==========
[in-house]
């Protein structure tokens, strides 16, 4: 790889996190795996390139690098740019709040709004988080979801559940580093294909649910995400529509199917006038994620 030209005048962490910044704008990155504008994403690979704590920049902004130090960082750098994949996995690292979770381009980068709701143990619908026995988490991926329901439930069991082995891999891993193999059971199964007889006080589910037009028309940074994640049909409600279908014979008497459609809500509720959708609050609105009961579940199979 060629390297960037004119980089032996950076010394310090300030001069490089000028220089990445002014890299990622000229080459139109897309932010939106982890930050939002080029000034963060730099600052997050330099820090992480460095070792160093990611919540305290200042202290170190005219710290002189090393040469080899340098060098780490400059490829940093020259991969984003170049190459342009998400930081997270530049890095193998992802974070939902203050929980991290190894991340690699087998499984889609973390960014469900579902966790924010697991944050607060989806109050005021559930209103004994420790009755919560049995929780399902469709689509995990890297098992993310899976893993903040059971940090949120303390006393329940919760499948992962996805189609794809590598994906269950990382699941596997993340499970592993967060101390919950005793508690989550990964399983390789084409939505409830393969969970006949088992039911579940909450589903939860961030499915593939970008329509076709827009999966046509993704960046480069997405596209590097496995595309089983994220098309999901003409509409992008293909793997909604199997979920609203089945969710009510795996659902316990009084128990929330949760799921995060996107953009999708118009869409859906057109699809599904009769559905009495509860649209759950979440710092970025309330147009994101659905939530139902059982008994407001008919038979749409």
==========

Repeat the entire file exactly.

[in-house]
């Protein structure tokens, strides 16, 4: 790889996190795996390139690098740019709040709004988080979801559940580093294909649910995400529509199917006038994620 030209005048962490910044704008990155504008994403690979704590920049902004130090960082750098994949996995690292979770381009980068709701143990619908026995988490991926329901439930069991082995891999891993193999059971199964007889006080589910037009028309940074994640049909409600279908014979008497459609809500509720959708609050609105009961579940199979 060629390297960037004119980089032996950076010394310090300030001069490089000028220089990445002014890299990622000229080459139109897309932010939106982890930050939002080029000034963060730099600052997050330099820090992480460095070792160093990611919540305290200042202290170190005219710290002189090393040469080899340098060098780490400059490829940093020259991969984003170049190459342009998400930081997270530049890095193998992802974070939902203050929980991290190894991340690699087998499984889609973390960014469900579902966790924010697991944050607060989806109050005021559930209103004994420790009755919560049995929780399902469709689509995990890297098992993310899976893993903040059971940090949120303390006393329940919760499948992962996805189609794809590598994906269950990382699941596997993340499970592993967060101390919950005793508690989550990964399983390789084409939505409830393969969970006949088992039911579940909450589903939860961030499915593939970008329509076709827009999966046509993704960046480069997405596209590097496995595309089983994220098309999901003409509409992008293909793997909604199997979920609203089945969710009510795996659902316990009084128990929330949760799921995060996107953009999708118009869409859906057109699809599904009769559905009495509860649209759950979440710092970025309330147009994101659905939530139902059982008994407001008919038979749409």